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Beyond the 'Reality Principle'

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The five pages analyzing the "revolution of the Freudian method" and "the phenomenological description of analytic experience" are enlightening."<ref>Lacan, Jacques. Écrits: A Selection. Trans. Alan Sheridan. London: Tavistock Publications, 1977. pp. 81 - 85</ref>

Lacan's thinking here is as close as possible to analytic experience.

"Language, before signifying something, signifies for someone": this expression as well as others announce the famous 1953 declarations in Rome (24). Finally, Lacan attributes Freud's innovative exploration to "the dcsire to curc"; he even adopts the expression as his maxim.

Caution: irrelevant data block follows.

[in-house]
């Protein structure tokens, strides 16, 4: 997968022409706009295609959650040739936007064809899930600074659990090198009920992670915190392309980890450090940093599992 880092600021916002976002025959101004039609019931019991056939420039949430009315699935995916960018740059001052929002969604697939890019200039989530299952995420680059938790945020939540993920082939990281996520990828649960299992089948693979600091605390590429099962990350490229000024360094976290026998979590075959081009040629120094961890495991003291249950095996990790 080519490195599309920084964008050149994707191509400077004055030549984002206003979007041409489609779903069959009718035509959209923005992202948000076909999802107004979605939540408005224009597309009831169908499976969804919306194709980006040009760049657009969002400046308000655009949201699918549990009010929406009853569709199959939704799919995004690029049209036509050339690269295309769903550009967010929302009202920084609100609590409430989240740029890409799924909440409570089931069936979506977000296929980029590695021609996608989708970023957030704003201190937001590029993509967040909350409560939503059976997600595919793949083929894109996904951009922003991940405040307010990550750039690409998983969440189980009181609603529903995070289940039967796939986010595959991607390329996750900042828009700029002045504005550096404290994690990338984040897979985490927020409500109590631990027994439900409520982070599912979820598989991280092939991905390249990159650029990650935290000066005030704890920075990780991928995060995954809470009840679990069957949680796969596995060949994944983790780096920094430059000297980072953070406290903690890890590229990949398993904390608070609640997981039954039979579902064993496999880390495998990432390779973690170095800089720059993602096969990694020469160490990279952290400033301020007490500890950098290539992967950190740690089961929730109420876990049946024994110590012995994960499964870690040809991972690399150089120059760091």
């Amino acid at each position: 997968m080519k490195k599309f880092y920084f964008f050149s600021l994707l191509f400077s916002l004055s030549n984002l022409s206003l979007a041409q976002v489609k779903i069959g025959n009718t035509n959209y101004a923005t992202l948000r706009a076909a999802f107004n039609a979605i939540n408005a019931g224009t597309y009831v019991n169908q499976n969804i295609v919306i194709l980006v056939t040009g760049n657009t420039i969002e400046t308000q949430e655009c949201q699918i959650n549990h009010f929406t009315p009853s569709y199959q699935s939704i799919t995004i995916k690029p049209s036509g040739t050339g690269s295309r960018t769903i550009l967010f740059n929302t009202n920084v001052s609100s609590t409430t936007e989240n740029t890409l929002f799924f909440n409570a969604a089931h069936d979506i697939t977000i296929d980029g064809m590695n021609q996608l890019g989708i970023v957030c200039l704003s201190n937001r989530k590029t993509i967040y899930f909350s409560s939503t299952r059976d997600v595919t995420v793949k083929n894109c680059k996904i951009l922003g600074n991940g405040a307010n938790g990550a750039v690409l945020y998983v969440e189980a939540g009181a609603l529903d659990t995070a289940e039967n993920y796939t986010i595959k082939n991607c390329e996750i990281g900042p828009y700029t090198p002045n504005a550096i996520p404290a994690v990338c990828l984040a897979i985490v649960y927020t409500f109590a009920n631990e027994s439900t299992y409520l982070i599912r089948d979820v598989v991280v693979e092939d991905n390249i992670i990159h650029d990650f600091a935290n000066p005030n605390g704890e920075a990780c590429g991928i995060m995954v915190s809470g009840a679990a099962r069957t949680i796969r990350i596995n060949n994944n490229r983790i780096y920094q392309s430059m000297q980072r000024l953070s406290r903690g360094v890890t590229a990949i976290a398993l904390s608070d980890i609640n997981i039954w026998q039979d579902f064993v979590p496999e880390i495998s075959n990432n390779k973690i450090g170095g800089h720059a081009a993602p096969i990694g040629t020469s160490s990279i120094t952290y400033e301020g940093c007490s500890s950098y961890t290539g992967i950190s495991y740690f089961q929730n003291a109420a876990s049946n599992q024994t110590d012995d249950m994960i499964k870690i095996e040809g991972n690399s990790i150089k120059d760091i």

The rest of the text is a series of long didactic and polemical theoretical elaborations, related as always to the ambition to create a "new psychological science" that would integrate "the phenomenological achievements of Freudism."

Written at the time of the setback in Marienbad, this composite text promises a second installment that never came to light. In 1966. Lacan made "gestaltism and phenomenology" responsible for the fact that it was never written. In fact, he had not yet found his own way to answer two qucstions that were already clearly raised here: How is reality constituted for the subject'? How is the I, in which the subject recognizes himself, constituted?